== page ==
There are several quality concerns to keep in mind when purchasing and storing salmon. Here are some tips on recognising and selecting purchase-worthy salmon, as well as suggestions on how to best preserve its freshness and flavour until consumption.

Cuts of salmon

Whole salmon on ice.

Whole: the salmon is gutted and offered whole.

A fillet of salmon on ice.

Fillet: The sides of the salmon are separated from the ribs and backbone, producing two long portions of meat. A fillet of salmon may contain a single set of large bones, depending on the type of cut.

Portions of salmon.

Portions: A fillet is cut transversally into smaller portions.

Salmon mignon cut.

Salmon Mignon: This is a boneless Steak. “Salmon Mignon” is two de-boned salmon fillets are held together with a mesh specially designed for cooking and then cut into steak-size portions.

Salmon steaks.

Steaks: The entire salmon (without the head or tail) is cut transversally through the backbone, producing portions of about one inch in thickness.

Buying salmon

Freshness first

When purchasing salmon, make sure you patronize a reputable fresh-fish establishment and use common sense in selecting your salmon.

When whole fresh salmon is filleted, the insides should have an aroma similar to that of fresh fruit, not unlike that of watermelon or cantaloupe. The same can be said for all cuts of fresh salmon. The salmon’s skin should be firm and glossy, while the eyes should be bright and the cornea dark. The flesh should be soft, elastic, and somewhat translucent. Its color should be even and there should be no red spots around the eyes. The gills should be red and moist, never brown or sticky. If purchasing portions of salmon, make sure the cuts are smooth and clean. If purchasing packaged salmon, make sure the container is airtight and does not contain liquid. If frozen, the package should be completely solid.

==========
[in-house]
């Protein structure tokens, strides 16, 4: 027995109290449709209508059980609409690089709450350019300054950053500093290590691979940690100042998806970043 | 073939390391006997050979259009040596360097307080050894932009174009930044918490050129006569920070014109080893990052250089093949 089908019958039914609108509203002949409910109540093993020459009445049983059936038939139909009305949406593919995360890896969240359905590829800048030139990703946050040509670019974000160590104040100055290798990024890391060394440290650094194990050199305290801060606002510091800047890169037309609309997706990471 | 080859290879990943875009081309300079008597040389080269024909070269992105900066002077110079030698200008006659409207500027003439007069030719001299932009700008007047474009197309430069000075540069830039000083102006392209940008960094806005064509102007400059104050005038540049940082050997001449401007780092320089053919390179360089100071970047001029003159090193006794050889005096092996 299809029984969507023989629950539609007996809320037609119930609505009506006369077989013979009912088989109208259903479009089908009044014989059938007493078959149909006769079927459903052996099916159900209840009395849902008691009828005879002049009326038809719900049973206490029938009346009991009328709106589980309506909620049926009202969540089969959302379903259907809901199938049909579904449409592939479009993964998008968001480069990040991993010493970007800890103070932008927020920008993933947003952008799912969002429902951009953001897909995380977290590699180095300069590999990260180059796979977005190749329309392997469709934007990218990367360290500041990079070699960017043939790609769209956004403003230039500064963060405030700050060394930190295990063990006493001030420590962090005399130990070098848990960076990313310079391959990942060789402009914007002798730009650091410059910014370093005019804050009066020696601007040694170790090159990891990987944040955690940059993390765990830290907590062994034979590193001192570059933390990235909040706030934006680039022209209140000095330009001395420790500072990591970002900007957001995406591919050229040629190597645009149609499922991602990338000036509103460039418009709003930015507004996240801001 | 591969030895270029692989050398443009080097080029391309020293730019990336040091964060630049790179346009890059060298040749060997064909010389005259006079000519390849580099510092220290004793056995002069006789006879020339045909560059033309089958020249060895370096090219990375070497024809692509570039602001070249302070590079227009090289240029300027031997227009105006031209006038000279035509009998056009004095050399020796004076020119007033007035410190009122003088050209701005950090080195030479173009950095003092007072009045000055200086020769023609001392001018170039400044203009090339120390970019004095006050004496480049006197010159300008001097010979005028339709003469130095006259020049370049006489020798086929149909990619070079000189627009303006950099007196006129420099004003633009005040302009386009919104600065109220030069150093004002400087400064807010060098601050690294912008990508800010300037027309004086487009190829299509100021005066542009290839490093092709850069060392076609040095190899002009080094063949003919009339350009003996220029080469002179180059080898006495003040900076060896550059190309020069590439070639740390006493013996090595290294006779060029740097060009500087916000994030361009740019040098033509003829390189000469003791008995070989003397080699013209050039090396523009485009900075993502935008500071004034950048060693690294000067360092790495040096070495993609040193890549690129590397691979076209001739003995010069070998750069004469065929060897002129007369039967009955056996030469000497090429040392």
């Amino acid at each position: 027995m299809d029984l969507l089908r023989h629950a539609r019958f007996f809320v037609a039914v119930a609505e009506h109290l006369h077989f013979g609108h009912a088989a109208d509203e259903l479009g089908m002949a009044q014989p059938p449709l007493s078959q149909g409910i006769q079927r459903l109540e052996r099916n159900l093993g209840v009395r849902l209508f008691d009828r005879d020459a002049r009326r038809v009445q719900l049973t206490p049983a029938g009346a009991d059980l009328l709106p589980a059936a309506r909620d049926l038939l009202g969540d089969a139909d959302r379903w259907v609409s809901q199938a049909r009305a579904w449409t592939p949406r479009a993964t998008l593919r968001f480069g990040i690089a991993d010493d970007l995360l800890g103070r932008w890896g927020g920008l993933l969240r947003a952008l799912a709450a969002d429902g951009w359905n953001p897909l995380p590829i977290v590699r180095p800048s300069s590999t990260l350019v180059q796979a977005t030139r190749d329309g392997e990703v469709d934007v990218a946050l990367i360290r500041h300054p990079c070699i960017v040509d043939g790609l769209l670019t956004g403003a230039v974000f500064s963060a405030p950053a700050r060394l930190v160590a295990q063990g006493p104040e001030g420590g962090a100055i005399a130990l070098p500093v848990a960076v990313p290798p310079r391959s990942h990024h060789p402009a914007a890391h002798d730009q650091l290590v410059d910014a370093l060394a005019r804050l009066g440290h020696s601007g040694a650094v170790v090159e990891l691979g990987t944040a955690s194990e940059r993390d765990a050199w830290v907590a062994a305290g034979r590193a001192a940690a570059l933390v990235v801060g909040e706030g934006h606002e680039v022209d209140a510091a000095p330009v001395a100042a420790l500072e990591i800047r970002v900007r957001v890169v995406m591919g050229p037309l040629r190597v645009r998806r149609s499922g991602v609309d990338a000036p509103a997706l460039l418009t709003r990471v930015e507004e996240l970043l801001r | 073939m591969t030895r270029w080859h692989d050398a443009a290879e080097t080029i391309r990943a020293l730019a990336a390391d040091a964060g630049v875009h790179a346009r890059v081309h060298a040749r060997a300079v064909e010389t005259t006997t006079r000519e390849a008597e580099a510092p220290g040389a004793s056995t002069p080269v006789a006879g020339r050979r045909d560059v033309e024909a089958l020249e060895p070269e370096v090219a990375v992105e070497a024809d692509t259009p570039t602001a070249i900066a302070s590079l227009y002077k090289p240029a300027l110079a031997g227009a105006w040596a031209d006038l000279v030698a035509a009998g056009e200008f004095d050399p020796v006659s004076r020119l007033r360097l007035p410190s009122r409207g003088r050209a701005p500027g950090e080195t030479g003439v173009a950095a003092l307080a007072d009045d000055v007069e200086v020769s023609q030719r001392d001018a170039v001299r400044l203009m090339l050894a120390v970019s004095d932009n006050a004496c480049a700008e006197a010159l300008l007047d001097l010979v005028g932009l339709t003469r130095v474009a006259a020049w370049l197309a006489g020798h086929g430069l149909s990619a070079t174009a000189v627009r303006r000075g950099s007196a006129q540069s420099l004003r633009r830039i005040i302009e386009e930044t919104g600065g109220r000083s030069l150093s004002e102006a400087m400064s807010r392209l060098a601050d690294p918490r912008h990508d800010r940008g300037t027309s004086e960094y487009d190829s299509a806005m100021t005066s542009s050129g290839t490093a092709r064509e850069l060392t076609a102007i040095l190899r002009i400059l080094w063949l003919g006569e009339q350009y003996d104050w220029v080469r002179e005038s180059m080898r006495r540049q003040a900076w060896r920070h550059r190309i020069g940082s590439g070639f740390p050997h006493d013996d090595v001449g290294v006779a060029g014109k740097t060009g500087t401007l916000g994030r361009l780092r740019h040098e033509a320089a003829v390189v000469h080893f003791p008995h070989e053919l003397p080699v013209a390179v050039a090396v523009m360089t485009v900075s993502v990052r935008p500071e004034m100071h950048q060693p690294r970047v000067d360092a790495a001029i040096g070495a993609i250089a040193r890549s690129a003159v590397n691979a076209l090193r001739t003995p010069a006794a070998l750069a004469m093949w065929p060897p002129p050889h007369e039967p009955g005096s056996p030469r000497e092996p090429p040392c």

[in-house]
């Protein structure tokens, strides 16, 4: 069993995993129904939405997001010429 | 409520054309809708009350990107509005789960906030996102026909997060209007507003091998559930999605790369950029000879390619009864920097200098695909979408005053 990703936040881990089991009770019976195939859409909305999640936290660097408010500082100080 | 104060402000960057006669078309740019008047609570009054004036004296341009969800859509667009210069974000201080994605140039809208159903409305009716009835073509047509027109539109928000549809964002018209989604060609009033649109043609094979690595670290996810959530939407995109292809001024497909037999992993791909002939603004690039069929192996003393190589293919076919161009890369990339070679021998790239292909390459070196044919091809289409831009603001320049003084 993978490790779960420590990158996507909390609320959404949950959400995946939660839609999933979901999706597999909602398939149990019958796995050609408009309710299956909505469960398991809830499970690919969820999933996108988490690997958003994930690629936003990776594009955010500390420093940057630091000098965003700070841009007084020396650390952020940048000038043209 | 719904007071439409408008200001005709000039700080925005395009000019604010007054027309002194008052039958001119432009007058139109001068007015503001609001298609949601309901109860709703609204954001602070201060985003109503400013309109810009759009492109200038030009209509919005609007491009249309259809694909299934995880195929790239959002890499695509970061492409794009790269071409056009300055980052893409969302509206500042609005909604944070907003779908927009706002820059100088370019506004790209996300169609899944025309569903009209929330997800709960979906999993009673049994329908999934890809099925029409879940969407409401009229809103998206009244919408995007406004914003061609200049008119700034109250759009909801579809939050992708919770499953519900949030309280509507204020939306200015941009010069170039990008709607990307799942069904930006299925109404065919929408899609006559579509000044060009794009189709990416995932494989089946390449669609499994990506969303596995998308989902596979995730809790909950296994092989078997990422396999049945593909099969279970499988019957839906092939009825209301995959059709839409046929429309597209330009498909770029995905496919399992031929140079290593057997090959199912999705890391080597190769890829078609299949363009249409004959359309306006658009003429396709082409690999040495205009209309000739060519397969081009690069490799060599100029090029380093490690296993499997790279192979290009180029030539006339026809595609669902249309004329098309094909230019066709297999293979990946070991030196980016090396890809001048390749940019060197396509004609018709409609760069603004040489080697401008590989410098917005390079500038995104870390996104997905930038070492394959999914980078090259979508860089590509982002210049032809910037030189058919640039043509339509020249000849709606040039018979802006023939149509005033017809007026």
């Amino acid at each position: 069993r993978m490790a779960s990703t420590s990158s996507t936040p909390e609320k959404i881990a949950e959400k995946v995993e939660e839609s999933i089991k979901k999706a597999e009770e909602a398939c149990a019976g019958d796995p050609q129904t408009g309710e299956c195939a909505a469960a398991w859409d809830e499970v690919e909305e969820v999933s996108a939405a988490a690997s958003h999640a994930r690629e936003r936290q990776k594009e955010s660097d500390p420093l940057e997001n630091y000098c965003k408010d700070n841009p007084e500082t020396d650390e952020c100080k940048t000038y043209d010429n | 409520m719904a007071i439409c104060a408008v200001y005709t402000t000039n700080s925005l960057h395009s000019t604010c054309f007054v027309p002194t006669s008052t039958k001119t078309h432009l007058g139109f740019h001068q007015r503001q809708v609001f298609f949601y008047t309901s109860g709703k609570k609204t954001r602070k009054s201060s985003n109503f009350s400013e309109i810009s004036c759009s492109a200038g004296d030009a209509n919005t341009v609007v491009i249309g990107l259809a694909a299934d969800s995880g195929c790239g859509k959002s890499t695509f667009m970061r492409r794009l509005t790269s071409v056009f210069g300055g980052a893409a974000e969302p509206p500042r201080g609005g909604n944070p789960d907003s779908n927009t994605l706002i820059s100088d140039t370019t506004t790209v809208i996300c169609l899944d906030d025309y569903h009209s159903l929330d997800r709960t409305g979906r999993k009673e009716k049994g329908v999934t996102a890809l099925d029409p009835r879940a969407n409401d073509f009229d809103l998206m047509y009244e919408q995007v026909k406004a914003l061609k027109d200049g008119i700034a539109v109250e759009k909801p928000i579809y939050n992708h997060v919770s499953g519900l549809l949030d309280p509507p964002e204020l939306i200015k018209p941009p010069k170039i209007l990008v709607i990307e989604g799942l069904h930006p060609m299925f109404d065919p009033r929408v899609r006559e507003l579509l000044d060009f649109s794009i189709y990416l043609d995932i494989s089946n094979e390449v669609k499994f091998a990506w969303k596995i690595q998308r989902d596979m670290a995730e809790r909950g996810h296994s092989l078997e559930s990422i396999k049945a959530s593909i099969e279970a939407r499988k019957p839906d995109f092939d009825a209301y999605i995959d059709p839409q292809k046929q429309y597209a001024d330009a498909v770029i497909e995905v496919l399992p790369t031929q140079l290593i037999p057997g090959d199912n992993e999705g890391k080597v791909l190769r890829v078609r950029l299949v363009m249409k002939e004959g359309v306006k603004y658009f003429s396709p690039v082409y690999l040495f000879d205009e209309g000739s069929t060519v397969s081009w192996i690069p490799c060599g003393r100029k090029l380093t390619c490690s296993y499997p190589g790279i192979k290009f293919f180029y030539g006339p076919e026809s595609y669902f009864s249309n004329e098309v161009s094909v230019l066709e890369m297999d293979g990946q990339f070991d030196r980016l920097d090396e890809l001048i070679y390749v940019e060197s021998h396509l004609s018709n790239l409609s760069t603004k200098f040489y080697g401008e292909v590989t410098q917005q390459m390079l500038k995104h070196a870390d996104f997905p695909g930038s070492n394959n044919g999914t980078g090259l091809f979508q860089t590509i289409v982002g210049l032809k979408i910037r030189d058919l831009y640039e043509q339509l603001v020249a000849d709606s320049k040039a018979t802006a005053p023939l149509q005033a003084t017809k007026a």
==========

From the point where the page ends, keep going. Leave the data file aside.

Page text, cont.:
What to avoid

  • Strong odor
  • Dull, bloody, or sunken eyes
  • Fading skin and gill color
  • Ragged-cut fillets and steaks
  • Frozen packages with torn wrappers, or those containing frost or liquid.

Storing salmon

To preserve its freshness, whole or cut salmon should be stored in the refrigerator or freezer as soon after purchase as possible. Wrap fresh salmon loosely in clear plastic wrap and use within 2 days of purchase. Cover and refrigerate any leftover cooked salmon and consume within 2 days as well.

We recommend the purchase of a good refrigerator-freezer thermometer to accurately regulate the temperature at which your salmon is stored. To best keep salmon, set the refrigerator temperature close to freezing and the freezer temperature well below zero.